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Reverse osmosis

See under osmosis.

The passage of liquid through a semi-permeable partition, for example clay or parchment paper or cell walls in living organisms, which separates two liquids of different concentrations. Osmosis also plays a major role in metabolism. The phenomenon was discovered by the Danish chemist Jacobus Hoff (1852-1911) in 1874. This partition (also known as a diaphragm) is only permeable to the molecules of a liquid (e.g. water), but not to the dissolved substance (e.g. sugar molecules) due to the corresponding pore size. Diffusion (flowing apart) takes place towards the concentrated solution. If a container-1 (with a semi-permeable outer wall) with a highly concentrated solution (e.g. sugar water) is placed in a container-2 with pure water so that there is an equal liquid level in both containers, then the water molecules migrate towards container-1.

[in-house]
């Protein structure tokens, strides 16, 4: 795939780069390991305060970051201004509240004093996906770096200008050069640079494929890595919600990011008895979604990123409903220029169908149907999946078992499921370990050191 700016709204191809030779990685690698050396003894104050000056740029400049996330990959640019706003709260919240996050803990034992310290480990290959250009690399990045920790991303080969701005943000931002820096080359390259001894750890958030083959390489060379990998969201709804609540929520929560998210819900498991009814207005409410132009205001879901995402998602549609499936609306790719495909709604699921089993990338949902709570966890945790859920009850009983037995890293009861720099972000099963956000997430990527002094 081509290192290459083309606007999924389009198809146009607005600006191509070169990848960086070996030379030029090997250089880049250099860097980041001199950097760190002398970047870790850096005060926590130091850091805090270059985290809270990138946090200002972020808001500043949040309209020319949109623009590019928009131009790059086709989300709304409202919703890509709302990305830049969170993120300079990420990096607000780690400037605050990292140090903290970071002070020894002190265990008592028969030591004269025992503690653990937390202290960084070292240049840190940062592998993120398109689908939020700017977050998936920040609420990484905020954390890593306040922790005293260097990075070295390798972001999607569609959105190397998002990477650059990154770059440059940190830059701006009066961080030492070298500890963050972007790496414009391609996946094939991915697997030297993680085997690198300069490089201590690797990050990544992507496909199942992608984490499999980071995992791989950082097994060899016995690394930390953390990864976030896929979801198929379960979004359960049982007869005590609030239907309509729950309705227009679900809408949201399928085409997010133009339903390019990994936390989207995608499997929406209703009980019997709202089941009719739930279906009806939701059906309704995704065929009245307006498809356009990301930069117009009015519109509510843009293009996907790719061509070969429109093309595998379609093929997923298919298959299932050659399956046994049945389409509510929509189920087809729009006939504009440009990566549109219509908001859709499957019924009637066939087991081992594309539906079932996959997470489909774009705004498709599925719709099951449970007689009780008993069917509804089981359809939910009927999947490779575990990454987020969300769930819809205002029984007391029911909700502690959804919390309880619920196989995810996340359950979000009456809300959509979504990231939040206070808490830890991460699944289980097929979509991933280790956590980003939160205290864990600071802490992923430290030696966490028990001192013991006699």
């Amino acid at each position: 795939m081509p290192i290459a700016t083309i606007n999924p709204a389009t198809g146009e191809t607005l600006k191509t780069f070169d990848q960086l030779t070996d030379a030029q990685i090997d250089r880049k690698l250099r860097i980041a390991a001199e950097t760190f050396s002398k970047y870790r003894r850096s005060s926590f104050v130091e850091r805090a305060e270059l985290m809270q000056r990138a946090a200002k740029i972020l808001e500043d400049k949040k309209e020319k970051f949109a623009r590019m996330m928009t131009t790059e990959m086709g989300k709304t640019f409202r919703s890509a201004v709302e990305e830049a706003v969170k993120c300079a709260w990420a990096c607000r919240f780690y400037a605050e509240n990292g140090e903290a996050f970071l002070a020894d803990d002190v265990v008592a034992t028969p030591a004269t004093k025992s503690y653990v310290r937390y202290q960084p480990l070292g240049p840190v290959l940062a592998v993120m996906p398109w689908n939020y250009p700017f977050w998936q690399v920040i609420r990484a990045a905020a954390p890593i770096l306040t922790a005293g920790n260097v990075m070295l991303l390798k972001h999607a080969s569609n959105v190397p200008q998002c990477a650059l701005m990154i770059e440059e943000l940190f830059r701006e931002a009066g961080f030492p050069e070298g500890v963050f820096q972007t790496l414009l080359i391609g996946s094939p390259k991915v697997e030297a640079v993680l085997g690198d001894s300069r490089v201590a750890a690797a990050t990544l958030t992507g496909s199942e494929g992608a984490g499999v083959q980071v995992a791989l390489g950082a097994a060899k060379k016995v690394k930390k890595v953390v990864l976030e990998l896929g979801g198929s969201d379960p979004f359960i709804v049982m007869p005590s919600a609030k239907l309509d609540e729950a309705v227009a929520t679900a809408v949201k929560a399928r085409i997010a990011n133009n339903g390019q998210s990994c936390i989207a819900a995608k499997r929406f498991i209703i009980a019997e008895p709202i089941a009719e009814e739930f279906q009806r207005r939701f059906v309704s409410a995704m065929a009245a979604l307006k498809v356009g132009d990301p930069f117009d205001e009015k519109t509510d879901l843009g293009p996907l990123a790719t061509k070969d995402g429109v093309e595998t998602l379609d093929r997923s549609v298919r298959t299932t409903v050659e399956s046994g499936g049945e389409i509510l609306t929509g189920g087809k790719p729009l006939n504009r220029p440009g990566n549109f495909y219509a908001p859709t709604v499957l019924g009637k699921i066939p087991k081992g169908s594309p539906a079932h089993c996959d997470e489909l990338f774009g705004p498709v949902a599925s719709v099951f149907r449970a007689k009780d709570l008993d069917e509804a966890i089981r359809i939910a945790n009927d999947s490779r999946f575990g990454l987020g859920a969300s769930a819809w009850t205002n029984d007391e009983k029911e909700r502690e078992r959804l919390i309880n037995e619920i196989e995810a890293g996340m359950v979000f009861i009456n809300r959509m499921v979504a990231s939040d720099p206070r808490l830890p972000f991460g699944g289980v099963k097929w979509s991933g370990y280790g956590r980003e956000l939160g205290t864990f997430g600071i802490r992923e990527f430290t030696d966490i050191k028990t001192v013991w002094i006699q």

Osmose - Schema

The water molecules are "sucked in", so to speak, because there are fewer water molecules there. The level in container 1 rises (limit value) until the...

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